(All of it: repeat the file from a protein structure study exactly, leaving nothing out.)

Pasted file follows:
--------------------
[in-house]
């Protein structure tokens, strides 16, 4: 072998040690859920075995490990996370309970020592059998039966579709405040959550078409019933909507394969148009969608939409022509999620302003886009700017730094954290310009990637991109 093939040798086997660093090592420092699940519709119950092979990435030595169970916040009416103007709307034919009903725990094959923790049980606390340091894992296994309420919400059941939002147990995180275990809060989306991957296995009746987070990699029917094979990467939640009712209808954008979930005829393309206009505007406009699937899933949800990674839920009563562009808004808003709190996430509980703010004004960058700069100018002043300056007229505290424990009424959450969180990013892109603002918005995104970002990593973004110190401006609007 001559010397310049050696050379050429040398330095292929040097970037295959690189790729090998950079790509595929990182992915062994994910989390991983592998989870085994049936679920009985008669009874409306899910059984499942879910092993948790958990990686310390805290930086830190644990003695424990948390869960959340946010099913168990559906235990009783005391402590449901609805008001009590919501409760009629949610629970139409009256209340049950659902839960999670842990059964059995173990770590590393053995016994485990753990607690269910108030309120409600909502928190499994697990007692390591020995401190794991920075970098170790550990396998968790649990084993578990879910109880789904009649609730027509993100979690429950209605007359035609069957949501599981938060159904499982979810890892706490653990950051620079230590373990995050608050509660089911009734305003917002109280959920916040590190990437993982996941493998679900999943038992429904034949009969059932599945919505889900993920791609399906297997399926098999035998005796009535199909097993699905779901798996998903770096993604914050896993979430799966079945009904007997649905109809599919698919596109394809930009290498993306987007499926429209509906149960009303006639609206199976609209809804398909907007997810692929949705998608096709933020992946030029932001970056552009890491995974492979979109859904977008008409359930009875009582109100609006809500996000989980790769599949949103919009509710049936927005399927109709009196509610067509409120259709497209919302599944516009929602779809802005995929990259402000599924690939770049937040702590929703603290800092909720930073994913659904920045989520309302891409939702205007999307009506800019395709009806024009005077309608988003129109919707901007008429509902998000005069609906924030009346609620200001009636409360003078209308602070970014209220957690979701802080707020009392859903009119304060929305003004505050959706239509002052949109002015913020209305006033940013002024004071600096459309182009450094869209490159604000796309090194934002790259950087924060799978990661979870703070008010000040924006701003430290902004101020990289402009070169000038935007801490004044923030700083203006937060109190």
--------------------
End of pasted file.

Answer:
[in-house]
């Protein structure tokens, strides 16, 4: 072998040690859920075995490990996370309970020592059998039966579709405040959550078409019933909507394969148009969608939409022509999620302003886009700017730094954290310009990637991109 093939040798086997660093090592420092699940519709119950092979990435030595169970916040009416103007709307034919009903725990094959923790049980606390340091894992296994309420919400059941939002147990995180275990809060989306991957296995009746987070990699029917094979990467939640009712209808954008979930005829393309206009505007406009699937899933949800990674839920009563562009808004808003709190996430509980703010004004960058700069100018002043300056007229505290424990009424959450969180990013892109603002918005995104970002990593973004110190401006609007 001559010397310049050696050379050429040398330095292929040097970037295959690189790729090998950079790509595929990182992915062994994910989390991983592998989870085994049936679920009985008669009874409306899910059984499942879910092993948790958990990686310390805290930086830190644990003695424990948390869960959340946010099913168990559906235990009783005391402590449901609805008001009590919501409760009629949610629970139409009256209340049950659902839960999670842990059964059995173990770590590393053995016994485990753990607690269910108030309120409600909502928190499994697990007692390591020995401190794991920075970098170790550990396998968790649990084993578990879910109880789904009649609730027509993100979690429950209605007359035609069957949501599981938060159904499982979810890892706490653990950051620079230590373990995050608050509660089911009734305003917002109280959920916040590190990437993982996941493998679900999943038992429904034949009969059932599945919505889900993920791609399906297997399926098999035998005796009535199909097993699905779901798996998903770096993604914050896993979430799966079945009904007997649905109809599919698919596109394809930009290498993306987007499926429209509906149960009303006639609206199976609209809804398909907007997810692929949705998608096709933020992946030029932001970056552009890491995974492979979109859904977008008409359930009875009582109100609006809500996000989980790769599949949103919009509710049936927005399927109709009196509610067509409120259709497209919302599944516009929602779809802005995929990259402000599924690939770049937040702590929703603290800092909720930073994913659904920045989520309302891409939702205007999307009506800019395709009806024009005077309608988003129109919707901007008429509902998000005069609906924030009346609620200001009636409360003078209308602070970014209220957690979701802080707020009392859903009119304060929305003004505050959706239509002052949109002015913020209305006033940013002024004071600096459309182009450094869209490159604000796309090194934002790259950087924060799978990661979870703070008010000040924006701003430290902004101020990289402009070169000038935007801490004044923030700083203006937060109190």